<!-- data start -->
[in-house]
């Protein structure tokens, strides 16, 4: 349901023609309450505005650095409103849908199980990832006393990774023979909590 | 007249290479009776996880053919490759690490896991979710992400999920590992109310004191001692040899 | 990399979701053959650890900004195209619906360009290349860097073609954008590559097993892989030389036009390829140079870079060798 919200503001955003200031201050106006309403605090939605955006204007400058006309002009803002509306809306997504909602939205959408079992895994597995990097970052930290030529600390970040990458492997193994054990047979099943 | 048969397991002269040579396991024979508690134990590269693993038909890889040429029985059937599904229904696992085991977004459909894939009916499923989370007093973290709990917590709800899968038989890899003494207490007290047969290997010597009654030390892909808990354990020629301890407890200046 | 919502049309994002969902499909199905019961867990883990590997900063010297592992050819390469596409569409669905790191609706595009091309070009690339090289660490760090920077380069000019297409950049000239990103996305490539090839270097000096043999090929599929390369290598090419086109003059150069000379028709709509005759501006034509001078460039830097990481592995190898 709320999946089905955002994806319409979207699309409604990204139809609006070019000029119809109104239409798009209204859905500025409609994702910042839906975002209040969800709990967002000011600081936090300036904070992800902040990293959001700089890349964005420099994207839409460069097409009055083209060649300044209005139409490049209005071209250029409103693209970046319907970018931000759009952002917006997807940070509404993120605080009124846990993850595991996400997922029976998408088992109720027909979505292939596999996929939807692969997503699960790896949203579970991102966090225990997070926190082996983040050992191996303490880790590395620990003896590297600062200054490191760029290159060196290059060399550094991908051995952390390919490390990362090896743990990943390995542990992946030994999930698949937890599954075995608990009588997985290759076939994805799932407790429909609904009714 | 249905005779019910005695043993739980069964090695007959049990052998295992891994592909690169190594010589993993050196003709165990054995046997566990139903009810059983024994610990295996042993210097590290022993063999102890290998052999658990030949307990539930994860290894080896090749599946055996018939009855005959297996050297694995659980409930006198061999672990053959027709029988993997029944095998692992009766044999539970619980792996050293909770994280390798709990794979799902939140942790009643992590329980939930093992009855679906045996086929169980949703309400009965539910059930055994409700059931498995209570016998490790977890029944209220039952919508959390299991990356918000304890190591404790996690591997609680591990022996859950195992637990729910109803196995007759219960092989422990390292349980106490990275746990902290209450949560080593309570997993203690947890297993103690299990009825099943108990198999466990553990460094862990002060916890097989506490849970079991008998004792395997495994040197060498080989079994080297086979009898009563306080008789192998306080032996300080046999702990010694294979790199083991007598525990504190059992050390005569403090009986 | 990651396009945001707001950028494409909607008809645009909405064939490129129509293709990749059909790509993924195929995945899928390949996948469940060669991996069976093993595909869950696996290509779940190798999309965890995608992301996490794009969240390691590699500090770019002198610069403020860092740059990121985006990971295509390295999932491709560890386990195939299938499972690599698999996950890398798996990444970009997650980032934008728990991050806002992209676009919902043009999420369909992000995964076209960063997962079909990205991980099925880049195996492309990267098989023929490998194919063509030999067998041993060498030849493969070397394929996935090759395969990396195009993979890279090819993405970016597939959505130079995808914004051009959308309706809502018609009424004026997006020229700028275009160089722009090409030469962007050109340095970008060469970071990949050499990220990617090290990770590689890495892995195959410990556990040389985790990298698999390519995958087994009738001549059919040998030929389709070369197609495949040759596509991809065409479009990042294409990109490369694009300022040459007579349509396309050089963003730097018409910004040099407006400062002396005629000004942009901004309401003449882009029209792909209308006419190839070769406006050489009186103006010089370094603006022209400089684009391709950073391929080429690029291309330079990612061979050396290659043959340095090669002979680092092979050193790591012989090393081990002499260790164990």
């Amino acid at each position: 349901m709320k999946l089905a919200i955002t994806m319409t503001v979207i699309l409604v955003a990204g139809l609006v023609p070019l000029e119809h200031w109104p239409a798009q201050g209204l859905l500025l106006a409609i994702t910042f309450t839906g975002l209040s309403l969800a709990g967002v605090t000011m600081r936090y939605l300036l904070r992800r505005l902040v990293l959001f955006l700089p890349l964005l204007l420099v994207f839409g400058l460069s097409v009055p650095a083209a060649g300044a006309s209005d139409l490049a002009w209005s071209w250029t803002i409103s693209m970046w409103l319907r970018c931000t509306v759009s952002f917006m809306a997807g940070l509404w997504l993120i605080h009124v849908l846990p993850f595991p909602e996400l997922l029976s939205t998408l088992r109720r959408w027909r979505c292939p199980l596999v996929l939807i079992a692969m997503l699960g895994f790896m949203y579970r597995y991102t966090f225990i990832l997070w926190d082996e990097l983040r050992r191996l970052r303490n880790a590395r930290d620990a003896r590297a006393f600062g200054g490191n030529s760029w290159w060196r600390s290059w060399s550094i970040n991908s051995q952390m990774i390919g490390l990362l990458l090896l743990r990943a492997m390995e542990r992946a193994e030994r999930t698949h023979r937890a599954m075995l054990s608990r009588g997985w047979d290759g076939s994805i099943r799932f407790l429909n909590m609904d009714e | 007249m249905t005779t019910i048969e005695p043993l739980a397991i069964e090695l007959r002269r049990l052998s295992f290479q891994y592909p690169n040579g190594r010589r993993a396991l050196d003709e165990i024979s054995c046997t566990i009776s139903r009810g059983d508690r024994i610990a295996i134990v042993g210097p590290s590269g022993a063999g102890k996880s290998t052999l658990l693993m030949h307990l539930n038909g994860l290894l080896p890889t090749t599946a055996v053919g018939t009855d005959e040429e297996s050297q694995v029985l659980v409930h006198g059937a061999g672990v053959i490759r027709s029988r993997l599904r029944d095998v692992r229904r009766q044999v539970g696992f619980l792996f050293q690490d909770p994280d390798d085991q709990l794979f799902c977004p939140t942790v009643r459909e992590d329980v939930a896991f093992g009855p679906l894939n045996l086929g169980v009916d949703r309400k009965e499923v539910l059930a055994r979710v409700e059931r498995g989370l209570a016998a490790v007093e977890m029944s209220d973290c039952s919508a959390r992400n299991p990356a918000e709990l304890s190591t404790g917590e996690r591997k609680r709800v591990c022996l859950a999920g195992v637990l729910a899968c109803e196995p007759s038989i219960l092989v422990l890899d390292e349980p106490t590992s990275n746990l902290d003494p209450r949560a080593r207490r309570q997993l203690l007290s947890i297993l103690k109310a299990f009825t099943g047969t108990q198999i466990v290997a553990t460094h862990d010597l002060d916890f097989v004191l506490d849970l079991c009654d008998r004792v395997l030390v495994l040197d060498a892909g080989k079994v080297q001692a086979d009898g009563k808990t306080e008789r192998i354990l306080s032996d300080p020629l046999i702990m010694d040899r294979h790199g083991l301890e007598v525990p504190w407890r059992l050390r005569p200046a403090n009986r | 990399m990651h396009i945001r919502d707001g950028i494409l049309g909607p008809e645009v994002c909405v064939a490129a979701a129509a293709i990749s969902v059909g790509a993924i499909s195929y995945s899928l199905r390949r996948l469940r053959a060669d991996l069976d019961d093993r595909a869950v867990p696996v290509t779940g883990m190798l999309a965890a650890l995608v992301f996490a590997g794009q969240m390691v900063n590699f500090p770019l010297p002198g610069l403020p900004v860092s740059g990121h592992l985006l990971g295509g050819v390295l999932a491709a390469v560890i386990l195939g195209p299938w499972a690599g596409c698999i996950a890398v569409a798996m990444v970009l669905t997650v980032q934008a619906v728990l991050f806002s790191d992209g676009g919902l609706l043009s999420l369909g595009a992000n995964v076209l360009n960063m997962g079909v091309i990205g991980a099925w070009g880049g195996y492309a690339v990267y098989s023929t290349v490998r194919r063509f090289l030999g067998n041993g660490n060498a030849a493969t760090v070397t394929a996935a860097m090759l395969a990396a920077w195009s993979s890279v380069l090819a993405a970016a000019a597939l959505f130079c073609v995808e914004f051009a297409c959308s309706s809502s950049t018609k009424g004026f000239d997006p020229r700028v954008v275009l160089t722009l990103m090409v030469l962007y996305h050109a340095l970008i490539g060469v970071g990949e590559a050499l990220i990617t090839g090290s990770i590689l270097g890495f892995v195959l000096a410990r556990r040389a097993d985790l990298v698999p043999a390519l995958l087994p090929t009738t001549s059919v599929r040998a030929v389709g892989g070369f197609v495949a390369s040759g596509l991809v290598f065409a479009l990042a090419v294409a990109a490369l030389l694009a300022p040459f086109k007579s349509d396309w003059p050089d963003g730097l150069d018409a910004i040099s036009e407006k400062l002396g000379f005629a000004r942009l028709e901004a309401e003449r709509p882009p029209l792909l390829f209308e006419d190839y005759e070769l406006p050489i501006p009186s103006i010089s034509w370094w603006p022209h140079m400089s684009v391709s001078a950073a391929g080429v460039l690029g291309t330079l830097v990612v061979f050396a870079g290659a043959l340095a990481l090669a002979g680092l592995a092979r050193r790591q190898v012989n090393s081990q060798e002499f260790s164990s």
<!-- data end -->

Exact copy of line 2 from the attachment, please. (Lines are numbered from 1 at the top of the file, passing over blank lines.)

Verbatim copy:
């Protein structure tokens, strides 16, 4: 349901023609309450505005650095409103849908199980990832006393990774023979909590 | 007249290479009776996880053919490759690490896991979710992400999920590992109310004191001692040899 | 990399979701053959650890900004195209619906360009290349860097073609954008590559097993892989030389036009390829140079870079060798 919200503001955003200031201050106006309403605090939605955006204007400058006309002009803002509306809306997504909602939205959408079992895994597995990097970052930290030529600390970040990458492997193994054990047979099943 | 048969397991002269040579396991024979508690134990590269693993038909890889040429029985059937599904229904696992085991977004459909894939009916499923989370007093973290709990917590709800899968038989890899003494207490007290047969290997010597009654030390892909808990354990020629301890407890200046 | 919502049309994002969902499909199905019961867990883990590997900063010297592992050819390469596409569409669905790191609706595009091309070009690339090289660490760090920077380069000019297409950049000239990103996305490539090839270097000096043999090929599929390369290598090419086109003059150069000379028709709509005759501006034509001078460039830097990481592995190898 709320999946089905955002994806319409979207699309409604990204139809609006070019000029119809109104239409798009209204859905500025409609994702910042839906975002209040969800709990967002000011600081936090300036904070992800902040990293959001700089890349964005420099994207839409460069097409009055083209060649300044209005139409490049209005071209250029409103693209970046319907970018931000759009952002917006997807940070509404993120605080009124846990993850595991996400997922029976998408088992109720027909979505292939596999996929939807692969997503699960790896949203579970991102966090225990997070926190082996983040050992191996303490880790590395620990003896590297600062200054490191760029290159060196290059060399550094991908051995952390390919490390990362090896743990990943390995542990992946030994999930698949937890599954075995608990009588997985290759076939994805799932407790429909609904009714 | 249905005779019910005695043993739980069964090695007959049990052998295992891994592909690169190594010589993993050196003709165990054995046997566990139903009810059983024994610990295996042993210097590290022993063999102890290998052999658990030949307990539930994860290894080896090749599946055996018939009855005959297996050297694995659980409930006198061999672990053959027709029988993997029944095998692992009766044999539970619980792996050293909770994280390798709990794979799902939140942790009643992590329980939930093992009855679906045996086929169980949703309400009965539910059930055994409700059931498995209570016998490790977890029944209220039952919508959390299991990356918000304890190591404790996690591997609680591990022996859950195992637990729910109803196995007759219960092989422990390292349980106490990275746990902290209450949560080593309570997993203690947890297993103690299990009825099943108990198999466990553990460094862990002060916890097989506490849970079991008998004792395997495994040197060498080989079994080297086979009898009563306080008789192998306080032996300080046999702990010694294979790199083991007598525990504190059992050390005569403090009986 | 990651396009945001707001950028494409909607008809645009909405064939490129129509293709990749059909790509993924195929995945899928390949996948469940060669991996069976093993595909869950696996290509779940190798999309965890995608992301996490794009969240390691590699500090770019002198610069403020860092740059990121985006990971295509390295999932491709560890386990195939299938499972690599698999996950890398798996990444970009997650980032934008728990991050806002992209676009919902043009999420369909992000995964076209960063997962079909990205991980099925880049195996492309990267098989023929490998194919063509030999067998041993060498030849493969070397394929996935090759395969990396195009993979890279090819993405970016597939959505130079995808914004051009959308309706809502018609009424004026997006020229700028275009160089722009090409030469962007050109340095970008060469970071990949050499990220990617090290990770590689890495892995195959410990556990040389985790990298698999390519995958087994009738001549059919040998030929389709070369197609495949040759596509991809065409479009990042294409990109490369694009300022040459007579349509396309050089963003730097018409910004040099407006400062002396005629000004942009901004309401003449882009029209792909209308006419190839070769406006050489009186103006010089370094603006022209400089684009391709950073391929080429690029291309330079990612061979050396290659043959340095090669002979680092092979050193790591012989090393081990002499260790164990």